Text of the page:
More than 100 kilometres of the Core National Highway System in the province of Saskatchewan will be repaved and four intersections improved, making travel safer and more efficient for residents, businesses and tourists. The total estimated cost is $35.1 million, with the Government of Canada setting aside up to $16,550,929 for the projects and the provincial government committing an additional $18,555,121.
Segments of Highway 16 east of Lloydminster, Highway 1 east of Regina and Highway 1 west of Swift Current will be repaved. Segments of Highway 39 northwest of Estevan will also be repaved and four intersections along the highway improved.
“Safe, modern and efficient highway infrastructure is key to connecting workers with jobs, products with markets and travellers with destinations,” said Gerry Ritz, Minister of Agriculture and Agri-Food. “We are proud to invest in significant infrastructure projects, like these, and our government will continue to focus on creating jobs and building stronger communities across Saskatchewan and all of Canada.”
“With our growing population and strong export-based economy, connecting Saskat-chewan to the rest of Canada and be-yond has never been more important,” Highways and Infrastructure Minister Don McMorris said. “The world wants what Saskatchewan has, and the National Highway System is a crucial tool for getting our food, fuel and fertilizer to market.”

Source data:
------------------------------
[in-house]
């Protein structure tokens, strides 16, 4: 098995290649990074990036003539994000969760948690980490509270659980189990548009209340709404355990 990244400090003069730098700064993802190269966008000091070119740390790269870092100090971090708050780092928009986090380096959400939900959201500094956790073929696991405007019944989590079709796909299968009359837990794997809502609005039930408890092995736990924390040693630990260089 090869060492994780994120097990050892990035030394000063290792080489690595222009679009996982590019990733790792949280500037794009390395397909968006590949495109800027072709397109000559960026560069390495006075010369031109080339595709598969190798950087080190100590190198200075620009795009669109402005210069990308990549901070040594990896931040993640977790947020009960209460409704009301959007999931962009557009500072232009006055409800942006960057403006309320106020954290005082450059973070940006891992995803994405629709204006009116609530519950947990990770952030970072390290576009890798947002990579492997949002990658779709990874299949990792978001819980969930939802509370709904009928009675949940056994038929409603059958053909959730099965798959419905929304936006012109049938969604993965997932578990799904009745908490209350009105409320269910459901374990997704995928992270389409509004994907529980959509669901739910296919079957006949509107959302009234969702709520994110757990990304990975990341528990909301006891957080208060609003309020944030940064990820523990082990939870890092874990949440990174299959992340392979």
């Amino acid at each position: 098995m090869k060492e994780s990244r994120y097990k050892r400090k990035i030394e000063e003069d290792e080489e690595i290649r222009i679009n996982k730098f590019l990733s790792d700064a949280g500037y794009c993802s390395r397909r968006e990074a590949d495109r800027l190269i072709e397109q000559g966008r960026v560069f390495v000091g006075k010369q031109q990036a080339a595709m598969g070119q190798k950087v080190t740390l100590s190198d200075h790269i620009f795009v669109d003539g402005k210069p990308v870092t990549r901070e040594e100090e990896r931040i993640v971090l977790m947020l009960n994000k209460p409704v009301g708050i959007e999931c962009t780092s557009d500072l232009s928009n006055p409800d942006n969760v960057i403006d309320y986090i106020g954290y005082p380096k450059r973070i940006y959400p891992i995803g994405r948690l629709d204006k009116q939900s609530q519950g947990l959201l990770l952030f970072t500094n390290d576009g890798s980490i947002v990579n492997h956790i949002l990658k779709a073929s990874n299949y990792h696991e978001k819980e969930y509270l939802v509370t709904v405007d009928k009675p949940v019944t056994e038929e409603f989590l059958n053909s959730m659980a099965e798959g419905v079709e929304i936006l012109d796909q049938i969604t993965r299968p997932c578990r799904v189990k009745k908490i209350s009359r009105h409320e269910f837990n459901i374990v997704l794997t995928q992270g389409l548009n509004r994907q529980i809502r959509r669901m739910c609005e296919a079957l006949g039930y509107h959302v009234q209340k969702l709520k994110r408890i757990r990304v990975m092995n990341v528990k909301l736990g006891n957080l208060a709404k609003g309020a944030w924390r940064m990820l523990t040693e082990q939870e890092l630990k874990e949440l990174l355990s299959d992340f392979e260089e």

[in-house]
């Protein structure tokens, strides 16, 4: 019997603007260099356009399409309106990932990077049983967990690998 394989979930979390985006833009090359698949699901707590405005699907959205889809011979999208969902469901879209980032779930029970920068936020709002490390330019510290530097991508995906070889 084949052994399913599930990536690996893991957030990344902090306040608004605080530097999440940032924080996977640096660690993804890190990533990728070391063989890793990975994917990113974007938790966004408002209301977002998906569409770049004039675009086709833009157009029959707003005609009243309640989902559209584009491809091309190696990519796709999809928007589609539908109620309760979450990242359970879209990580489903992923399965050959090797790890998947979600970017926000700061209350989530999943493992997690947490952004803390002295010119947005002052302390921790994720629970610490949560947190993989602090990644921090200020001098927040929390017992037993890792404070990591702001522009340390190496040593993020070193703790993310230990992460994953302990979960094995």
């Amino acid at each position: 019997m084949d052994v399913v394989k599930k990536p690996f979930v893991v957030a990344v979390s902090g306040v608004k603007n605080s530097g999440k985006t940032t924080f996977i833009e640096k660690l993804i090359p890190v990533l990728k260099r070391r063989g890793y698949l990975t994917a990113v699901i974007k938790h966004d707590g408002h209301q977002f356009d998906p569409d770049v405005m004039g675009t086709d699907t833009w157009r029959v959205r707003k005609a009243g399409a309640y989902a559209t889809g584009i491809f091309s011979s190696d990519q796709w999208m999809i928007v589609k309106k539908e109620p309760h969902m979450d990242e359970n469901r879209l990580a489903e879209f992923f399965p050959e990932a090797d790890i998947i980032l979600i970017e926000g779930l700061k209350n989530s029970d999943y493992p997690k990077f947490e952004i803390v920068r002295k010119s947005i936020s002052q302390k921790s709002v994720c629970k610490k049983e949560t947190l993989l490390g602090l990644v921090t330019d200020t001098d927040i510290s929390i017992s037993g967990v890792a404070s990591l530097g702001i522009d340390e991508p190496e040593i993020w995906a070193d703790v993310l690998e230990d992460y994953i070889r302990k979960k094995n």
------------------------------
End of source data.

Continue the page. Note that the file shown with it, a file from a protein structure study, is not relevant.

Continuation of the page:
The Government of Canada has set aside up
to one-half of the eligible costs of each of the four
projects through the
original 2007 Building Canada Fund - Major Infrastruc-
ture Component (BCF-MIC), to a maximum federal contribution of $16,550,929. The Government of Saskatchewan has committed to providing $18,555,121. The total estimated cost of all four projects is $35.1 million.
These projects are made possible because the province of Saskatchewan identified cost savings of approximately $16.5 million on two previously-approved BCF-MIC highway projects: the Highway 11 twinning from south of Hague to north of Mcdowell, as well as the Highway 1 and Lewvan Drive Interchange.
Both projects were completed under budget, allowing funds to be reallocated to other priorities identified by the province.
Federal financial support is conditional on the timely negotiation of a contribution agreement between the province of Saskatchewan and the Government of Canada.